Alternative capital more challenging for reinsurers than primary insurers: S&P

by Artemis on September 19, 2013

Right now, the challenges posed by alternative reinsurance capital, which has entered the market from external third-party investors, are much greater for reinsurers than for primary insurers, said ratings agency Standard & Poor’s in a report on global multiline insurers.

Alternative reinsurance capital which comes in many forms, from insurance-linked securities such as catastrophe bonds, to reinsurance-linked investment funds, to collateralized reinsurance vehicles, sidecars and other derivative type instruments such as industry-loss warranties, has been flowing into the reinsurance market in growing volume.

These inflows of alternative capital, a trend which began in earnest via ILS over the last decade, have created a newly competitive marketplace, where cost-of-capital is king and the ability of new, leaner ILS instruments and players to underwrite reinsurance capacity at lower cost has put pressure on reinsurance pricing.

In its report, Standard & Poor’s said that the influence of alternative capital is most evident in structured property-catastrophe transactions at the moment. While these new products and new capital providers have impacted property catastrophe reinsurers hardest and are now widening their ambitions to other lines of reinsurance business, they have not as yet significantly affected the global multiline insurers.

Global multiline insurers are similarly well-capitalised to the major reinsurers, but as yet S&P does not see alternative capital having any impact on the major global multiline insurers pricing power or competitive positions.

S&P believe that alternative capital poses greater challenges for reinsurers than primary insurers. In fact it feels that at the moment alternative capital is perhaps positive for primary insurers due to the increased range of options to transfer risk.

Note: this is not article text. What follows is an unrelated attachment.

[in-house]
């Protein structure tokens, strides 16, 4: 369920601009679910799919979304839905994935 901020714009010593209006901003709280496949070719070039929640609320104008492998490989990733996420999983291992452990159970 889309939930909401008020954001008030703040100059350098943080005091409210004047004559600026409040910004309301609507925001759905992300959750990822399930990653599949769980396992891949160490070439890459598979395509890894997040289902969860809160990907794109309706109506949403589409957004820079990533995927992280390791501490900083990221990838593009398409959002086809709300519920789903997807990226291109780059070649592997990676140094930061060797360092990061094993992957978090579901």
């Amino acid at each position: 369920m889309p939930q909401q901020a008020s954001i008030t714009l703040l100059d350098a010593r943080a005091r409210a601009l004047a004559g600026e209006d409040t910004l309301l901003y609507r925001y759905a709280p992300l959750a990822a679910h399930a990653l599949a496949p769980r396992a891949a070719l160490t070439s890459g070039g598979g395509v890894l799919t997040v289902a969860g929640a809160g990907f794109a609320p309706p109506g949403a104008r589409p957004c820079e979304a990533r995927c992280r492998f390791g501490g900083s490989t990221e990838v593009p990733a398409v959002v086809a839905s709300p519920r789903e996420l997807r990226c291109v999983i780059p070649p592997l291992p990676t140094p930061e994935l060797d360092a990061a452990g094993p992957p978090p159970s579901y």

Clearly the reduced pricing of property catastrophe reinsurance is another plus for primary insurers that has come from the recent inflows of alternative capital.

So, for the moment insurers seem to be relatively immune to any negative impacts of alternative reinsurance capital./ The question has to be whether that will last and what will happen if, as some suggest, we see another $100 billion of alternative capital enter the reinsurance marketplace in years to come?

Some observers have commented that major global reinsurers may begin to look to providing insurance in future, as they look to new opportunities to make up for any loss of revenue created by the competition from alternative capital and ILS. If that happens there will surely be a negative impact on other global multiline insurers, from increased competition.

Another possible factor is if the pricing cycle has been altered, or smoothed, by the influence of alternative capital, then will the reinsurance price decline be forced through to insurance products reducing the profit margin that multiline insurers make?

For the moment the outlook for these insurers remains stable, said S&P, but we feel that could change over time if the trends we’ve witnessed in the last year continue and alternative capital continues to take a larger role in the reinsurance, and perhaps eventually insurance, marketplace.

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